A colossal seated figure of last Maharaja of Jammu and Kashmir State sculpted by Ravinder Jamwal is today complimenting city skyline in a memorial park constructed on the bank of river Tawi. Cast in alloy, primarily Bronze and installed in Maharaja Hari Singh Memorial Park, the statue was recently unveiled by Chief Minister Mehbooba Mufti in presence of Deputy Chief Minister Dr Nirmal Singh and legislatures besides art lovers and dedicated to public as a tribute to the last Maharaja.
Maharaja Hari Singh was last ruling Maharaja of princely state of J&K State who held the title of Lieutenant-General His Highness Shriman Rajrajeshwar Maharajadhiraj Sri Sir Hari Singh Indar Mahinder Bahadur, Sipar-i-Sultanat, Maharaja of Jammu and Kashmir, GCSI, GCIE, GCVO. Now that the statue has been installed in a magnificently built park, the 2.5 ton and 10 feet high figure has become iconic which is sure to attract not only domestic but foreign tourists as well. This park if maintained to its glory is also sure to find a place in tourists’ itinerary very soon.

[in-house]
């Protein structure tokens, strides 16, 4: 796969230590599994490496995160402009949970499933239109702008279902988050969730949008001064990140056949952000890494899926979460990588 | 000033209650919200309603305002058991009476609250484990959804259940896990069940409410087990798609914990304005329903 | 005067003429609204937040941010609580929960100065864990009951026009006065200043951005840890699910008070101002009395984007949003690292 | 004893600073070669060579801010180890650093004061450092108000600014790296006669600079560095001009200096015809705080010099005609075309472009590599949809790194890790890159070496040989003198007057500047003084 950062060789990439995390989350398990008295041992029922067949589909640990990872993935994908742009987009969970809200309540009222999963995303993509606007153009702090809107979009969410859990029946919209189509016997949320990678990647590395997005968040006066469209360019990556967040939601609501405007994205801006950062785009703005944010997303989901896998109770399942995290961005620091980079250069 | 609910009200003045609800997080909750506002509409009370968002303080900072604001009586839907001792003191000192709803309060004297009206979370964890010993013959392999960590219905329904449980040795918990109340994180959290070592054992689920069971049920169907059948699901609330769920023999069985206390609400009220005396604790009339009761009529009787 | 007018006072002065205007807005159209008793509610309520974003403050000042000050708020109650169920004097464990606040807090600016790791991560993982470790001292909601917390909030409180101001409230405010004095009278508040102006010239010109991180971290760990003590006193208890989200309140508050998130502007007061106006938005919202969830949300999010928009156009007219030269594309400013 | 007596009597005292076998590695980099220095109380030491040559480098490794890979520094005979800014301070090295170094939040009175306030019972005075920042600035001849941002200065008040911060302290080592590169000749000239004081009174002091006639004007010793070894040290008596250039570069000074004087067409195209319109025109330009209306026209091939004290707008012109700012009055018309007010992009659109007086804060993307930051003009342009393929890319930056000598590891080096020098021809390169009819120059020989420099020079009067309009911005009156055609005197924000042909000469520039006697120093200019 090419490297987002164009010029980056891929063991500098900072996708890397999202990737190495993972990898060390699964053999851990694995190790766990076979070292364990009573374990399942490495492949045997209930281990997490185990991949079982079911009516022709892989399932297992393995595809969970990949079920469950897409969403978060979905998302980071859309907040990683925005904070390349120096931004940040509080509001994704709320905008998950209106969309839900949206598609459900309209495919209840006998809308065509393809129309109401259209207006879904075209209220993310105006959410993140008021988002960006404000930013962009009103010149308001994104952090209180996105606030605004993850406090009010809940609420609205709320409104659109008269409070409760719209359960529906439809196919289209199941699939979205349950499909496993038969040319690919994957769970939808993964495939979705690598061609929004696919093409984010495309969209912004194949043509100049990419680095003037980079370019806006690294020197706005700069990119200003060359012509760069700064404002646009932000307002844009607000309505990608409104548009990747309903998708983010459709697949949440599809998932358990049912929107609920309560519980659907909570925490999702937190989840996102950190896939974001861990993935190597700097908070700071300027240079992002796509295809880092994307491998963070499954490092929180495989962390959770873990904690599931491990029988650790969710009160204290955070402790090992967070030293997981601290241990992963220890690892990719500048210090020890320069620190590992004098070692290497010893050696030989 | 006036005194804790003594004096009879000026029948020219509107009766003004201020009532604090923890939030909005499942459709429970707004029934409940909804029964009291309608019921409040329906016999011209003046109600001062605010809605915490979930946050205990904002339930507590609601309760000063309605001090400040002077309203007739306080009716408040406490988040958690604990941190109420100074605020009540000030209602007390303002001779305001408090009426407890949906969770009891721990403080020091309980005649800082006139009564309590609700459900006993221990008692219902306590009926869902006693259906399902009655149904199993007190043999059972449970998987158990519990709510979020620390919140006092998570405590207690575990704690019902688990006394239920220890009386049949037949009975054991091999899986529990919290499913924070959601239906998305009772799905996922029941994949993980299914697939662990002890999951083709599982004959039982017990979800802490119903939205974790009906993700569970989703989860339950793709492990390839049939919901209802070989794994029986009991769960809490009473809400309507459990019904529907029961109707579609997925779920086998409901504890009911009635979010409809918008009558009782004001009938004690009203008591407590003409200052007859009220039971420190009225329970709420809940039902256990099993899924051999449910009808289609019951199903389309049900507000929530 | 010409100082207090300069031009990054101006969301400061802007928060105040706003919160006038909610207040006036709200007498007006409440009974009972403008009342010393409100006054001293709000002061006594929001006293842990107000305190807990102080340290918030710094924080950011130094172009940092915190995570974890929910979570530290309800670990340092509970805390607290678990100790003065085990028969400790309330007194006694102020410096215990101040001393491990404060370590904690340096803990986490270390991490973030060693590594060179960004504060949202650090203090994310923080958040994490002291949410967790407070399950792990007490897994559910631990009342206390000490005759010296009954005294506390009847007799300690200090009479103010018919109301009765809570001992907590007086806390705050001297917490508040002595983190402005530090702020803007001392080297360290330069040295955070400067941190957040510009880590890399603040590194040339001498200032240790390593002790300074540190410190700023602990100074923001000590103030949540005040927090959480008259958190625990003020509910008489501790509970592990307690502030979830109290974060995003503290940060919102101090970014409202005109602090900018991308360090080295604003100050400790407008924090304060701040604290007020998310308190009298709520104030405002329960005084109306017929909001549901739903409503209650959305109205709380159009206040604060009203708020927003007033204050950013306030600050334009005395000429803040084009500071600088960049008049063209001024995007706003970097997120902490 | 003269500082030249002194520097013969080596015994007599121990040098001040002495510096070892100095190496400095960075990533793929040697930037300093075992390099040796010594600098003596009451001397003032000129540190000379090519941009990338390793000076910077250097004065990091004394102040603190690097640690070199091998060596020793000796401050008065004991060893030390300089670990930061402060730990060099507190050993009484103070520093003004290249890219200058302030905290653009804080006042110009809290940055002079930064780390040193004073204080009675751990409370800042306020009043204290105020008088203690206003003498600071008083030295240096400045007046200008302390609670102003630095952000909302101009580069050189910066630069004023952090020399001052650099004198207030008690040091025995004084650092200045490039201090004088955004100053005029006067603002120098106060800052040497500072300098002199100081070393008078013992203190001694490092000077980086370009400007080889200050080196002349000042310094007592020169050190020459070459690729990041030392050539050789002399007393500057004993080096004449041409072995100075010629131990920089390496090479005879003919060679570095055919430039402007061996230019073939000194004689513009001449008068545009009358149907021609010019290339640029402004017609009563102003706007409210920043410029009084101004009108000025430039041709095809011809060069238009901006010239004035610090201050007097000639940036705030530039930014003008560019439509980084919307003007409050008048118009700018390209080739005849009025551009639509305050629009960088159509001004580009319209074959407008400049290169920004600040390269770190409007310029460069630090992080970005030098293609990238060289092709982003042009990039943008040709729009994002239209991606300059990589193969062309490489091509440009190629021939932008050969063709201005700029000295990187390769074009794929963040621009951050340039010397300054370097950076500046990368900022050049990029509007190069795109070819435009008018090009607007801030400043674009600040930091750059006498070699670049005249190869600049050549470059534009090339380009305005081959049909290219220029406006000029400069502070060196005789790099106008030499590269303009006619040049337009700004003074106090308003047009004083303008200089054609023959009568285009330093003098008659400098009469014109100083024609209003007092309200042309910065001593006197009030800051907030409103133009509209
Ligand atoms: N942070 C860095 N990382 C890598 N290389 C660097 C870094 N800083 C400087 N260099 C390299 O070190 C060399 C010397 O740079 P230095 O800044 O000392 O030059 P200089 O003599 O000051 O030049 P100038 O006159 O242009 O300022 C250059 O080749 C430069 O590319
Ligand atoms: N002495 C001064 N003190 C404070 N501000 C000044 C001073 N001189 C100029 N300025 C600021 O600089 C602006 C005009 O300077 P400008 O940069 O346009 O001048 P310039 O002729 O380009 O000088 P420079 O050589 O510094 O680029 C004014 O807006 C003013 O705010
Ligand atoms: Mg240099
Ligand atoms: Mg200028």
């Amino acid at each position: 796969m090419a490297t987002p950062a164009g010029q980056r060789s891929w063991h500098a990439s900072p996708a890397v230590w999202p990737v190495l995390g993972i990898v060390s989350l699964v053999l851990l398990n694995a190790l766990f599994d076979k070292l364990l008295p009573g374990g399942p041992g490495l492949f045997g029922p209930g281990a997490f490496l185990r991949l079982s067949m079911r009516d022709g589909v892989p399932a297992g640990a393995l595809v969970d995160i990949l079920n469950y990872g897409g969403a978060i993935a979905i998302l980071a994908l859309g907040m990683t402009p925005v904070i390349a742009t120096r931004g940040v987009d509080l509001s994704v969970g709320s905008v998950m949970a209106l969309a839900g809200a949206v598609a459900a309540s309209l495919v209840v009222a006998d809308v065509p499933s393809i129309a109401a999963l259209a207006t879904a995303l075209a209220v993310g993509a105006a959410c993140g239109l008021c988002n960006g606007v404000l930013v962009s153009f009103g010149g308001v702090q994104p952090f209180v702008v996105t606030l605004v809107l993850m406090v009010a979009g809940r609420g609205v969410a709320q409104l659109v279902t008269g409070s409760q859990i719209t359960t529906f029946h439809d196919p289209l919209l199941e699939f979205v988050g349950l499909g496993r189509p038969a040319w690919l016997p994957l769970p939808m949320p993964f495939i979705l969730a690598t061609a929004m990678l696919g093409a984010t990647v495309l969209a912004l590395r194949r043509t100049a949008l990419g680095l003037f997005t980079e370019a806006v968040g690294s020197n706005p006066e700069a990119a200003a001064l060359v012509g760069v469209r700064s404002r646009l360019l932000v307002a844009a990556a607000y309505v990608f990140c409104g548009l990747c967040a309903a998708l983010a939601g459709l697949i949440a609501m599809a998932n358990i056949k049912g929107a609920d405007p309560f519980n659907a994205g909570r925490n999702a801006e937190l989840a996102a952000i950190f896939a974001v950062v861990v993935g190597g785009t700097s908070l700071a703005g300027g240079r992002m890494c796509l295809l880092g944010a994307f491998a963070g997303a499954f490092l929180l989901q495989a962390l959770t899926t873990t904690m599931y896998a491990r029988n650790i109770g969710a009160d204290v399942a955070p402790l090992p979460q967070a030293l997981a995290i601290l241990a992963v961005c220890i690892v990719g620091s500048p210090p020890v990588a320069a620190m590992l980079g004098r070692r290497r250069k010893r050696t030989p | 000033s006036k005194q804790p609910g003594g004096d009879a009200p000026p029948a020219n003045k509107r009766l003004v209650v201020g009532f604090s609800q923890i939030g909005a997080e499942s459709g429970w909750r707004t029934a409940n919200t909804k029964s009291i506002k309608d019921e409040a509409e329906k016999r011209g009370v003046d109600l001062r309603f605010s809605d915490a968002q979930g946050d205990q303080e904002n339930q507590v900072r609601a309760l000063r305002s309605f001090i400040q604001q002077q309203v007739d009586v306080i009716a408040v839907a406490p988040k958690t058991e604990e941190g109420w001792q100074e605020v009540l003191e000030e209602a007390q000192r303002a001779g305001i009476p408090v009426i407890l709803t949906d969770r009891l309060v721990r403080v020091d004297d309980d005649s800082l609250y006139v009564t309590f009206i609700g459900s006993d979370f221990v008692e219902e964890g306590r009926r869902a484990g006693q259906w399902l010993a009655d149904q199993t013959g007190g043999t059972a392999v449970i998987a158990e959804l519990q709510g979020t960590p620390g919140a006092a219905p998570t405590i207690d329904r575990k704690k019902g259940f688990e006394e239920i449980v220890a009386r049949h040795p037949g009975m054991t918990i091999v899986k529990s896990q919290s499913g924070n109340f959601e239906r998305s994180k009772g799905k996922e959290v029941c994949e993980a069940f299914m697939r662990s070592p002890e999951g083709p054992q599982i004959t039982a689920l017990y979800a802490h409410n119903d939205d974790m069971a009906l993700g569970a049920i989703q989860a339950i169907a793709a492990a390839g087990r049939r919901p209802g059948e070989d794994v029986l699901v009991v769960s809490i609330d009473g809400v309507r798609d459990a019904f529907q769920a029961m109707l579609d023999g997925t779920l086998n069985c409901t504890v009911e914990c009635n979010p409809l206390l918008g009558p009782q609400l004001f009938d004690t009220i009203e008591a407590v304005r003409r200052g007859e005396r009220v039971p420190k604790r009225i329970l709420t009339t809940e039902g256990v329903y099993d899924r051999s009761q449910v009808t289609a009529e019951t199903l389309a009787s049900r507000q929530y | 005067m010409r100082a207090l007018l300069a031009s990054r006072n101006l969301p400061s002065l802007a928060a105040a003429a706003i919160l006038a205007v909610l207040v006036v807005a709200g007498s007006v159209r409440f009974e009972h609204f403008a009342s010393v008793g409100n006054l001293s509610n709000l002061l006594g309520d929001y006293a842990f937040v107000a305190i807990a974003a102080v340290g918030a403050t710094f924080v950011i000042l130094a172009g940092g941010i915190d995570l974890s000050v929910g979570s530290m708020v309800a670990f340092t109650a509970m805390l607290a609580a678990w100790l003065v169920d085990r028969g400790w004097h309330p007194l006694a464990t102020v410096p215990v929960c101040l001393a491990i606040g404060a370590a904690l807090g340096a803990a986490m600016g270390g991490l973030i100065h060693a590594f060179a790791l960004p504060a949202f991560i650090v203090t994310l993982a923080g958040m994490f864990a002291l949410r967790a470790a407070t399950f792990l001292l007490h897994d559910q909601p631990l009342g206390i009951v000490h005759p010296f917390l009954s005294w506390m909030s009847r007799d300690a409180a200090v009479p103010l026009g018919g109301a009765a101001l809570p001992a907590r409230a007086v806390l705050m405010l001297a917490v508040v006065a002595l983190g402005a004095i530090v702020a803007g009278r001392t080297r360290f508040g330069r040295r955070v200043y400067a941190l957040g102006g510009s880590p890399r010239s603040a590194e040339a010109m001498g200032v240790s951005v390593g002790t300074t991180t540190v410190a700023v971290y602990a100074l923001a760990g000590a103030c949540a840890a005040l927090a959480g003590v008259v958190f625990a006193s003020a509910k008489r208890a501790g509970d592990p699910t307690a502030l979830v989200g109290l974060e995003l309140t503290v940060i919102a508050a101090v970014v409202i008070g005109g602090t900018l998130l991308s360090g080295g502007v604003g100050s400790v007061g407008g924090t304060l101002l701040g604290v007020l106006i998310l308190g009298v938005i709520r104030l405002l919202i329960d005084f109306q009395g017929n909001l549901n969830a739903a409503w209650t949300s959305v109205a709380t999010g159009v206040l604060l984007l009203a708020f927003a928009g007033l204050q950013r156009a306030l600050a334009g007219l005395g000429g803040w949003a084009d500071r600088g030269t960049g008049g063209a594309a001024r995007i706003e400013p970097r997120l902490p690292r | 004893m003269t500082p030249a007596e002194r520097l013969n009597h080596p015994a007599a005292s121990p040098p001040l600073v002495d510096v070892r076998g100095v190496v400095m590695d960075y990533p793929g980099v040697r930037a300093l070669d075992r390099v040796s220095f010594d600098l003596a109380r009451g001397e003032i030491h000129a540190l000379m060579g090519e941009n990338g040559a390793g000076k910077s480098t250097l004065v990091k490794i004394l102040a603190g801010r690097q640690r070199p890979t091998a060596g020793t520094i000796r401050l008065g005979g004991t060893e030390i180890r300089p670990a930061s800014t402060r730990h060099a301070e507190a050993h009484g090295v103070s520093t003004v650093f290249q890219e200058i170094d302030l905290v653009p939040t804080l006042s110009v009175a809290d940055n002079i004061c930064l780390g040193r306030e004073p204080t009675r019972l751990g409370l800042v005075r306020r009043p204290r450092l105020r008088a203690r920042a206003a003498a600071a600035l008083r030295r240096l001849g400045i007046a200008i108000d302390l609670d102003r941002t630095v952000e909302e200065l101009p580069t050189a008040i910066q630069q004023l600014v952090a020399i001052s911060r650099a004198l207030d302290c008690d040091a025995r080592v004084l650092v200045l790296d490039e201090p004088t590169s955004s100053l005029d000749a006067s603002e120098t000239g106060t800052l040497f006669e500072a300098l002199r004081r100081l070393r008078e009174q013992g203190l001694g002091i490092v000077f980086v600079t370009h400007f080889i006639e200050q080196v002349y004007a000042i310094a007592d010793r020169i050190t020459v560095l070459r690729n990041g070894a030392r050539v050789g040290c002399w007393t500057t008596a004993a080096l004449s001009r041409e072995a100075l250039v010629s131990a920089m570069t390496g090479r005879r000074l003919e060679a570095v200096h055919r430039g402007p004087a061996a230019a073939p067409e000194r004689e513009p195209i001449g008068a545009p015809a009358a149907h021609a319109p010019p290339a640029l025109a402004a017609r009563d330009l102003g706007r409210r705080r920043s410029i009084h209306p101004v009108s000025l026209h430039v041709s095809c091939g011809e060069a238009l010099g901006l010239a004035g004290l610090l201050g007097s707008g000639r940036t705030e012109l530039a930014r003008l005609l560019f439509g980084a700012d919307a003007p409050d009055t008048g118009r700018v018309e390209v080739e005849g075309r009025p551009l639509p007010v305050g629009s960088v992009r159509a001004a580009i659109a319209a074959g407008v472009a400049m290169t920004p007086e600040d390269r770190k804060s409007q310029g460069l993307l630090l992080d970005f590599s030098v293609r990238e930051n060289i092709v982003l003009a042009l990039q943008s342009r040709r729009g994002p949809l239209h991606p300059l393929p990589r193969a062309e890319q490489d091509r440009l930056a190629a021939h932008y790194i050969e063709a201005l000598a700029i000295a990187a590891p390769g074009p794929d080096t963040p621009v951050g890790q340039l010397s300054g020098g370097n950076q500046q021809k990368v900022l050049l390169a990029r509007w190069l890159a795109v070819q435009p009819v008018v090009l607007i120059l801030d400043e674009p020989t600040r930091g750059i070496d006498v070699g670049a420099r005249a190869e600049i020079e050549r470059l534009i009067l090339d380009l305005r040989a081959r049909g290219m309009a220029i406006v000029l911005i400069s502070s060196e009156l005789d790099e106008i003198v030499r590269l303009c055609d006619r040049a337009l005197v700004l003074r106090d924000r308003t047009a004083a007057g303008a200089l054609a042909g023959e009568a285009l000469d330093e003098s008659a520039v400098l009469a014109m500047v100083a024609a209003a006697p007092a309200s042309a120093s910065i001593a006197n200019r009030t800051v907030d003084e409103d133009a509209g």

According to Ravinder Jamwal who owns to his credit many such statues installed in city rotaries or his artwork that dons skylines of Naraina Hospital in Katra, a lot of pain and hard work has gone into making of this iconic piece of art that has come alive after its installation. Still important was detailing of features and dress of Maharaja including his English boots besides throne and sword which go by the stature of Maharaja and complement each other.